ACADIANA, La. (KLFY)– The Acadiana Eats Festival owes Acadiana nothing more after bringing the vibes, food and atmosphere needed to make the city of Scott the place to be on Saturday.

Crowds of people gathered for the second year of the Acadiana Eats Festival, organized by News 10’s Gerald Gruenig. The family-friendly festival highlighted local restaurants, businesses and artists with 20 food vendors and 30 pop-up vendors in attendance this year.

The festival offered a variety of delicacies that were exclusively found in Acadiana. Each food place had a specific dish they were selling to not only bring exposure to their business but to educate others on the different flavors that make Acadiana the cultural melting pot it is.

Gruenig’s father, Koz of Koz’s Restaurant in Harahan, reflected on how far this festival has come and how his involvement in it evolved from just supporting his son on the sidelines last year to selling his shrimp po-boys alongside other owners.

“It’s good to see how much love and respect he has from the masses. People just keep coming up to me and thanking me for having him,” he said while laughing.

From soul food to Cajun food to sweet treats, festival goers saw it all.

The DJ Jerk Shop, owned by Bobby Marshall, is a Lafayette-based restaurant that specializes in Jamaican and Caribbean food. The restaurant was serving festival patrons turkey necks, rice with peas and cabbage, and people could purchase the seasonings they were also selling.

Marshall said although this was his first Acadiana Eats Festival, the fun and the interactions with customers not only motivated him to want to attend next year, but it’s made him learn more about some of the foods people in Acadiana are looking for.

“Next year I will come prepared,” Marshall said. “A lot of people around here like oxtails and fried fish and seafood, so I got a few seafood dishes up my sleeve.”

Business owners from all over Acadiana not only got to showcase their signature dishes of the day but also got to connect and build a network with one another while learning about other food places that they might not have known was operating in the area.

Prejean’s was one of the restaurants that attended last year’s festival, and from what they saw this year, the festival had proved to have shown growth in organization and in attendee numbers. This year, they were serving smoked crawfish enchiladas with a Creole cream sauce.

Bryce Bearb with Prejean’s talked about how the festival boosts business visibility and how people get the chance to try places they’ve been wanting to try from parts of Acadiana they might’ve not been able to get to before.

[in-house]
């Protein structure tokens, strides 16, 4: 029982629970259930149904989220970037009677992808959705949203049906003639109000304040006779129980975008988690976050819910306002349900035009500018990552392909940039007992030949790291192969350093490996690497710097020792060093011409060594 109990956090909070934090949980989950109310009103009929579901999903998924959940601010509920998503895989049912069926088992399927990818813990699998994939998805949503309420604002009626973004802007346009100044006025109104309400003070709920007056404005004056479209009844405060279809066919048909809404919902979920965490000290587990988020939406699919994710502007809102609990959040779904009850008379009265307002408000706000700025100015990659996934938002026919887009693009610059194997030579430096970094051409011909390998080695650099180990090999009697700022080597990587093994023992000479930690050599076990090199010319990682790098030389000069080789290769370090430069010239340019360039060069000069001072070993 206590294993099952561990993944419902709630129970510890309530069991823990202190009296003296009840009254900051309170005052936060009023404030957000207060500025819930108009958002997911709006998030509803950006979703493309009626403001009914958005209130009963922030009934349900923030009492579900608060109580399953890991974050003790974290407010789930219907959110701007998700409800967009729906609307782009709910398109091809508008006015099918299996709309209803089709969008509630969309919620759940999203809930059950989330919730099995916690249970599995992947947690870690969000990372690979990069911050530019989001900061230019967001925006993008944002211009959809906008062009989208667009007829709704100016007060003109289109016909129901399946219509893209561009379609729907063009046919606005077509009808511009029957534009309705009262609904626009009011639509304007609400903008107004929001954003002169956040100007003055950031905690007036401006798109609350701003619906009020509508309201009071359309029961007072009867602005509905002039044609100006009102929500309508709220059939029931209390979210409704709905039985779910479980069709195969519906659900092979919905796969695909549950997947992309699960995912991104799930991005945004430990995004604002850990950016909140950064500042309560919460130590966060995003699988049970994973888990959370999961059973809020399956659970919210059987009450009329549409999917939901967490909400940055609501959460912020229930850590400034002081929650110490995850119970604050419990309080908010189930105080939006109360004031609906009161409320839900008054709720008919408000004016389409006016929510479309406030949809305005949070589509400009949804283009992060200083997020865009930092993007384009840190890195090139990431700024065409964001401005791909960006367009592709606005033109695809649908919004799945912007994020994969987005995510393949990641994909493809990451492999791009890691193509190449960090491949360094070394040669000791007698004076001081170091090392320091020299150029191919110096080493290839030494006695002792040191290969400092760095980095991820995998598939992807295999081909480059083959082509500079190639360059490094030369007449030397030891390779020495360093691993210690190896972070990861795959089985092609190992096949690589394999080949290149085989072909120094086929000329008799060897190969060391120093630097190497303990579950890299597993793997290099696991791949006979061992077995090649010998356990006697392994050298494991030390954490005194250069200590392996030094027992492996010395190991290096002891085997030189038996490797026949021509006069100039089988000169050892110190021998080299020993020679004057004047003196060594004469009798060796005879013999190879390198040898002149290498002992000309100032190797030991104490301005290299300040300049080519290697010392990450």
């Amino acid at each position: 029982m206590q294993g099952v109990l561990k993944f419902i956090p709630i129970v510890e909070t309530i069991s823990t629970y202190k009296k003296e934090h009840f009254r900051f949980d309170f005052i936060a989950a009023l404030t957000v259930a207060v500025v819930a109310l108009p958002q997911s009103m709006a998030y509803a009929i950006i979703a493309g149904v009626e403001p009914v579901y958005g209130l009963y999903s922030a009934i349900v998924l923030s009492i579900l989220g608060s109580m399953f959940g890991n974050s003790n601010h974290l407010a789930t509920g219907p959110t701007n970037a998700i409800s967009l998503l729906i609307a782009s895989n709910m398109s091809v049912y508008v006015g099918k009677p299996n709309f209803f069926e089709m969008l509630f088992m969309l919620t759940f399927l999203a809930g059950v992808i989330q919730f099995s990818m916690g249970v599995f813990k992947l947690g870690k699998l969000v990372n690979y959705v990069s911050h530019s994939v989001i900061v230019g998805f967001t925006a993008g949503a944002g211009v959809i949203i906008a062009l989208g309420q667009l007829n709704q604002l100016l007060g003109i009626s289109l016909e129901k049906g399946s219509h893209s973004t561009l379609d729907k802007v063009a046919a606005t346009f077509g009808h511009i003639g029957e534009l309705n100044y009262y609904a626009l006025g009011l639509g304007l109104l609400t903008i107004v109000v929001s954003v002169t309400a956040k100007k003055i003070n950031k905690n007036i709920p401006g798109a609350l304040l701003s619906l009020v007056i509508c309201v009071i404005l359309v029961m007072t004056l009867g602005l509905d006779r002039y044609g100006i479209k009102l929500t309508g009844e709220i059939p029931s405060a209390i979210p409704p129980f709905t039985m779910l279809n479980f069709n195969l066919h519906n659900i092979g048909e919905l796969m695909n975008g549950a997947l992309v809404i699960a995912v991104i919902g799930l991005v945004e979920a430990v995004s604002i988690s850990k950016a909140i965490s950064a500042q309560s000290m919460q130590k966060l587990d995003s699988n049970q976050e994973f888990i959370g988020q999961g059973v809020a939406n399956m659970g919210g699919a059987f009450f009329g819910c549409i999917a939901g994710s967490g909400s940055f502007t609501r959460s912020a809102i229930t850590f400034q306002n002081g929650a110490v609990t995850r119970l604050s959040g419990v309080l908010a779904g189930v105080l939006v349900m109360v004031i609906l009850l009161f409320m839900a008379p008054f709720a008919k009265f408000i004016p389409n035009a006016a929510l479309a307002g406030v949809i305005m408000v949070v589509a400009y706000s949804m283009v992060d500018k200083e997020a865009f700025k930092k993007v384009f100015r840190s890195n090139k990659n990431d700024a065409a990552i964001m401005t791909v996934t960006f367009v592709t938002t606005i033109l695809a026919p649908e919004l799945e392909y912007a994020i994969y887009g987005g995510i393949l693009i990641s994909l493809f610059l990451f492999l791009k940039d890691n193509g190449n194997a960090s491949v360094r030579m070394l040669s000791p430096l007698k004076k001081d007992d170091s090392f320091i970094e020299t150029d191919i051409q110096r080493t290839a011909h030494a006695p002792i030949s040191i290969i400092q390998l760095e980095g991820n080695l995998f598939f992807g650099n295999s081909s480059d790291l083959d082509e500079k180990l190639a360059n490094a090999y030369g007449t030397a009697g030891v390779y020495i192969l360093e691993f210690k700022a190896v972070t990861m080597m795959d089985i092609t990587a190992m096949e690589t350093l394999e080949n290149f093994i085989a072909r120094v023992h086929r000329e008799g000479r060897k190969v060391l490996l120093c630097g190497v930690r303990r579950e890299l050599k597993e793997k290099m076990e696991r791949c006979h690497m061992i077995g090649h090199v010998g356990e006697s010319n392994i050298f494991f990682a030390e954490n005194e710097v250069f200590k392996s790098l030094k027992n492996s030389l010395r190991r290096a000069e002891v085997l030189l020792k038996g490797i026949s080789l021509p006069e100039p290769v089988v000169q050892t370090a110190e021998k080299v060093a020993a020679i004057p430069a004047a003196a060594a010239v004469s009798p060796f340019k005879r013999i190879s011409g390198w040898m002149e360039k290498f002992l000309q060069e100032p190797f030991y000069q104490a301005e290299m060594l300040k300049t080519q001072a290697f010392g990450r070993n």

“It’s great exposure for the businesses,” Bearb said. “They’re all in one place, so if there’s something that you haven’t tried that you kind of been wanting to try, you can get one of their best dishes.”

As soon as attendees walked in, they were welcomed with a plethora of food options and live music from Homegrown Reggae, Gerald Gruenig and Gentilly Zydeco and Pocket Chocolate. People were not afraid to show some moves and dance to the bands and artists who were playing musical genres including, but not limited to, zydeco, reggae, R&B and hip-hop.

People also got the opportunity to congregate comfortably in their lawn chairs as the music took over. Adults used the two bars available, and attendees of all ages took pictures at the Social Light Photo Booth provided by Social Entertainment.

Latarsha “Taz” Howard, an attendee, said Homegrown Reggae is what caught her ear. She brought her two daughters and godson to the festival to show them what unity looks like in the community and give them the cultural experience needed to continue the push towards compassion and understanding.

“I’m showing them the way to the community is by gathering together, sharing different cultural experiences with each other so we can learn to go further knowing how to love one another,” Howard said.

The festival truly embodied its convergence of mature and youthful vibes with the activities that kids could take part in such as the train ride, face paintings and a pumpkin decorating tent.

However, the youthfulness did not stop at those activities.

Olivia Hebert is a 13-year-old and the founder of Cotton Candies in Lafayette. Olivia, along with her mother, father and grandmother, was selling her hand-spun, organic cotton candy to those at the Acadiana Eats Festival. Olivia said her favorite part of the experience was bringing joy to children’s faces as she spun the cotton candy right in front of them

“We’ve never been to a festival this big, so it’s a little crazy, but it means a lot to be able to do this,” Olivia said.

The festival also posed as a golden ticket for local vendors to get their products out there to the public. From business owners selling glitter to jams and pepper jelly, the Acadiana Eats Festival allowed each vendor’s merchandise to come to the forefront and be seen.

With some owners coming to Scott for the first time, they got the opportunity to see for themselves how well economically their business would do in different parts of Acadiana.

Vera Davis with the Cookie Door, a family-owned cookiery based in Broussard, said the festival was the business’ first pop-up stop in Scott, and she was grateful to learn how well people responded to her business outside of the area it was used to.

“We’re kind of seeing how it is on this side because we’re perceived good where we’re at in Broussard, so it’s nice to know the different economies and where you’re at with different locations and how you’re perceived,” Davis said.

With not a raindrop in sight, the event lasted from 11 a.m. to 5 p.m.

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